Lysosomal storage diseases: developing new treatments for these rare and devastating diseases
This research was completed on 30 September 2017
Published on 30 October 2013
Professor Fran Platt, of the University of Oxford, is leading research into three rare diseases that can cause severe disability. Children with these diseases experience a range of distressing symptoms that gradually get worse over time, including difficulties swallowing, physical disabilities, dementia, blindness and seizures. Sadly, most of the children don’t survive to adulthood. Dr Platt’s team aims to develop new treatments, with the aim of reducing children’s suffering and improving their lives.
How are children’s lives affected now?
The three diseases that Dr Platt’s team is researching are called Niemann-Pick type C (NPC), Sandhoff disease and GM1 gangliosidosis. They are all severely disabling.
“NPC typically afflicts babies and young children, greatly shortening their life expectancy,” says Professor Platt. “Often an early clinical sign is clumsiness, but this progresses, with children going on to experience major problems coordinating movements such as walking. The children slowly lose their speech and are unlikely to do well at school, as the disease causes a progressive decline in intellectual ability, with some symptoms being similar to those of Alzheimer’s disease. Parents need a great deal of strength and support, and it can help to focus on enjoying precious time together.”
While the other two diseases being studied cause a different mix of symptoms, they are just as devastating. All three fall into a group of over 60 inherited, genetic disorders called lysosomal storage diseases.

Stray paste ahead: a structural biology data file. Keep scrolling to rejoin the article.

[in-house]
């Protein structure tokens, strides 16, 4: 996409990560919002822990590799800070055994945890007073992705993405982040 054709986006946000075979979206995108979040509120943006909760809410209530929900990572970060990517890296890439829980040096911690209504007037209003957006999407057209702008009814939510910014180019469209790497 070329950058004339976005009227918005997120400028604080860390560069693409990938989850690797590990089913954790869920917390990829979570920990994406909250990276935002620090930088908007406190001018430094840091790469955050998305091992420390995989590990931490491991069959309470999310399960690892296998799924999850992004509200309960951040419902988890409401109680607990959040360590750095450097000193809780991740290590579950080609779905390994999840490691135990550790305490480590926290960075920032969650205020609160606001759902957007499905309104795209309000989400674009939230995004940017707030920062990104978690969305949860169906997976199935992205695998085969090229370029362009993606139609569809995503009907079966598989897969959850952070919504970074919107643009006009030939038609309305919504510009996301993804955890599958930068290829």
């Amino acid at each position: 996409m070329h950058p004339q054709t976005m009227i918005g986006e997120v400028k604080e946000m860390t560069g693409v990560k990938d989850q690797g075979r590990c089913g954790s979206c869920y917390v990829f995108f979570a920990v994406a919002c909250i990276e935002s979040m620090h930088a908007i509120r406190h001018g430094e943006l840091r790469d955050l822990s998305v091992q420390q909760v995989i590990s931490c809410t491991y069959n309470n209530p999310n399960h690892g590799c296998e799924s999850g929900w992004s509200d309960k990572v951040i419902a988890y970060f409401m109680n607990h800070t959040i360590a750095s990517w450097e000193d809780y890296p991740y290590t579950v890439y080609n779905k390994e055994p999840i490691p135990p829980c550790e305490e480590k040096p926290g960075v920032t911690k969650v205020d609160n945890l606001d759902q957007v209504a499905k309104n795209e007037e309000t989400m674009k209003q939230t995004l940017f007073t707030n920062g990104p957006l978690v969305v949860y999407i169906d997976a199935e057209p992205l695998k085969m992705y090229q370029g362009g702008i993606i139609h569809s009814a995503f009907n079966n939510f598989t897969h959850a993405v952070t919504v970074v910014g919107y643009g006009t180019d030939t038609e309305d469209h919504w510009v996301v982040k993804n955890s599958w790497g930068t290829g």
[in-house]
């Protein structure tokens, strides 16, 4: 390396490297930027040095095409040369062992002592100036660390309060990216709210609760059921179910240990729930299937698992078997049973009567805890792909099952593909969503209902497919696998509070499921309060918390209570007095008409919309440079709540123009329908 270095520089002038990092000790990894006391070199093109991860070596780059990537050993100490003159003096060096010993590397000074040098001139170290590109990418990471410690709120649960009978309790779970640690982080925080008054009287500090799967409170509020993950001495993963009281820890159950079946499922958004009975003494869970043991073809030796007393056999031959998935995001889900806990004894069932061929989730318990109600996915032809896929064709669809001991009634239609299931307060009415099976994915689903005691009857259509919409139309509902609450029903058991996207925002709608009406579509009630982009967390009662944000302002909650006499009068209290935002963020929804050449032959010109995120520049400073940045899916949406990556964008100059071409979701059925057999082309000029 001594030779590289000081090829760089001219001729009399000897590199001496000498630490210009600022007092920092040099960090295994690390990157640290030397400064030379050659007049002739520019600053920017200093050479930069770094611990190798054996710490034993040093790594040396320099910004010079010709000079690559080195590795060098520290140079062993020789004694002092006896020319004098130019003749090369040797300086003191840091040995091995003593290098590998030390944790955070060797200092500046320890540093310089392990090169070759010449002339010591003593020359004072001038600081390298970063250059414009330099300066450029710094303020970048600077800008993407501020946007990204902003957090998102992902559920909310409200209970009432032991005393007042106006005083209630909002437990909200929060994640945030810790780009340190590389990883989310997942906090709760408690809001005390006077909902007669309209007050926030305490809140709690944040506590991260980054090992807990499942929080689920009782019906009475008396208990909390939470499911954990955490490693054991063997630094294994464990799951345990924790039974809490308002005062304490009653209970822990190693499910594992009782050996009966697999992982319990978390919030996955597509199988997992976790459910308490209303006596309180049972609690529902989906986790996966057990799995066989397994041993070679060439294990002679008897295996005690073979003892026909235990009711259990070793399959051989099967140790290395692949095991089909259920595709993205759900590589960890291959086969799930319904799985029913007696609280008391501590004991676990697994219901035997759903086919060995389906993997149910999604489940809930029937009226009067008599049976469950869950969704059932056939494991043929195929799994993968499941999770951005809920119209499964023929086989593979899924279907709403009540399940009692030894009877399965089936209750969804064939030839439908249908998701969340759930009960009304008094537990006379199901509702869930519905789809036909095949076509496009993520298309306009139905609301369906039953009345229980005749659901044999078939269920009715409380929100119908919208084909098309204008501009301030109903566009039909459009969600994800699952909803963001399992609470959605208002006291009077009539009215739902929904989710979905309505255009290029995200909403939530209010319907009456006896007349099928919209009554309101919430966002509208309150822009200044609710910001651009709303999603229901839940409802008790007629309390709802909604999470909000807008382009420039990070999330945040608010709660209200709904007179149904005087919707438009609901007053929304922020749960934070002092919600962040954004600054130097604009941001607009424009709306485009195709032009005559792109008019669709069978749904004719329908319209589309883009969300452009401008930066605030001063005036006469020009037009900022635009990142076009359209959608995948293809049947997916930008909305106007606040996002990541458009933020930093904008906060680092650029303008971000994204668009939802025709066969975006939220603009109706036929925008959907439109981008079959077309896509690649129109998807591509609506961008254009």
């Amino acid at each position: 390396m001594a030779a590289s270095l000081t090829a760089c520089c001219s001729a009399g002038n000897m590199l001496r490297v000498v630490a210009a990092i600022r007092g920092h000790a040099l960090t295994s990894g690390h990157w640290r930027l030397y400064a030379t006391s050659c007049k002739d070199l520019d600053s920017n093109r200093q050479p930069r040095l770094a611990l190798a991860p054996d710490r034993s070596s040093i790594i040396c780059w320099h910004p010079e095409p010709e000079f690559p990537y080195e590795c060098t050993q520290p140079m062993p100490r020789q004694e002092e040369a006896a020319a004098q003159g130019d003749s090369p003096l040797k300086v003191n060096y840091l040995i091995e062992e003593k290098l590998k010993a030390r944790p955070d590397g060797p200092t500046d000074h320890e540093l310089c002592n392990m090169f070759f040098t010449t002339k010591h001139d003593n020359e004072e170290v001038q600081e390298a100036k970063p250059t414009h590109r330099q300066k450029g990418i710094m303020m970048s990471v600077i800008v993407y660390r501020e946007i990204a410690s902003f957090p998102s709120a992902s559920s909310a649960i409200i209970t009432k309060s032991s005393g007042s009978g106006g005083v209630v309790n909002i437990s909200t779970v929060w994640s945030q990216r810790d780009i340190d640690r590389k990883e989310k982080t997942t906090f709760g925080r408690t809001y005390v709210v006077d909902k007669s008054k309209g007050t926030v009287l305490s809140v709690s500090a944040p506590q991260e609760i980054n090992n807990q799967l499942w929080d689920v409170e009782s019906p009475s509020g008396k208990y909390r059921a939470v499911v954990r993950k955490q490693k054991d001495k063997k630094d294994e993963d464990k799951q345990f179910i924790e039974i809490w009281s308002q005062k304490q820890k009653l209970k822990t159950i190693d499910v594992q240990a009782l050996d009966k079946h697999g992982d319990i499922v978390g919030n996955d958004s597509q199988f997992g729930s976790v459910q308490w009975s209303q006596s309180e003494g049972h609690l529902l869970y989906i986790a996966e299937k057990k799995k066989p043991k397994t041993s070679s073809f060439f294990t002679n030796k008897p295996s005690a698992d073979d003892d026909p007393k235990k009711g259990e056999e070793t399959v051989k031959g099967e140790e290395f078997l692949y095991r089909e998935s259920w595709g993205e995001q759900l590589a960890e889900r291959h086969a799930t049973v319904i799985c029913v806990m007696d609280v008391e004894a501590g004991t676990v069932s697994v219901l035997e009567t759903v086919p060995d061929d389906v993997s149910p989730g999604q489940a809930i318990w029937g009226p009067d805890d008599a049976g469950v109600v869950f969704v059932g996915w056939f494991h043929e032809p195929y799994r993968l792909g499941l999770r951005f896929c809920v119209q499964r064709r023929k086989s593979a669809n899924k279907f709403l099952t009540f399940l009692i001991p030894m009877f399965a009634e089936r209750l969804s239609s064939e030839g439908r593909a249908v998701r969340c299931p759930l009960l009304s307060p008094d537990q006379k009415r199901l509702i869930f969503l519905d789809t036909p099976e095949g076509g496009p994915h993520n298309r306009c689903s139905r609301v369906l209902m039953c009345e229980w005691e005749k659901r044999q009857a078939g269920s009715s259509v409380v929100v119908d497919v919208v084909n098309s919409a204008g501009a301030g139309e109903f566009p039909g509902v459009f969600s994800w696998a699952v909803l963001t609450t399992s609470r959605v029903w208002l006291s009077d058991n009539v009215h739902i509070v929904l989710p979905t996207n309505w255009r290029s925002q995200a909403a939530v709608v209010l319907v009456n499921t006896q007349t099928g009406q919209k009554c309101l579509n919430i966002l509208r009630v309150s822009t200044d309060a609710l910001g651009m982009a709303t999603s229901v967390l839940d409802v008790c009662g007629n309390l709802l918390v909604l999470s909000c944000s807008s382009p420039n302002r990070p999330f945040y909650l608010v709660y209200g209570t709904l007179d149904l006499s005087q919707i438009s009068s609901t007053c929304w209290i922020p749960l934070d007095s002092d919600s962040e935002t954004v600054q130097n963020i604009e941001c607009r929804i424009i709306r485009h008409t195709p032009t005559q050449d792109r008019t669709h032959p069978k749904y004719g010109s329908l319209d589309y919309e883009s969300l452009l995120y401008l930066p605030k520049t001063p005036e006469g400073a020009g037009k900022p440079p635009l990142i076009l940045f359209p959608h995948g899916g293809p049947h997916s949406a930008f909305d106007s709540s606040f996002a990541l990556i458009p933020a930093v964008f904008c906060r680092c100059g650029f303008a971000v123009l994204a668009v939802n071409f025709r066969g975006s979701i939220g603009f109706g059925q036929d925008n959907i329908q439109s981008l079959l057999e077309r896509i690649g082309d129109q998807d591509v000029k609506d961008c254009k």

How could this research help?
Professor Platt’s team is investigating the disease processes that cause NPC, Sandhoff disease and GM1 gangliosidosis. The team is also exploring the potential of possible new treatments.
“We know that changes – or mutations – in certain genes cause these three diseases,” explains Professor Platt. “However, it’s not clear how those changes lead to the symptoms that children experience. We are investigating what goes wrong, building on preliminary evidence that for example in NPC iron levels in the body might be lower than normal, and copper levels higher.”
“Tried-and-trusted medicines are already used to correct abnormal iron and copper levels in people with other diseases,” continues Professor Platt. “We are performing laboratory studies to find out whether these medicines might also help children with NPC, Sandhoff disease and GM1gangliosidosis. If our results are promising, these medicines could be rapidly trialled in children, in the hope of slowing disease progression and improving quality of life.”
|Project Leader||Professor Fran Platt PhD, FMedSci|
|Location||Department of Pharmacology, University of Oxford|
|Grant awarded||14 August 2013|
|Start date||1 March 2014|
|End date||30 September 2017|
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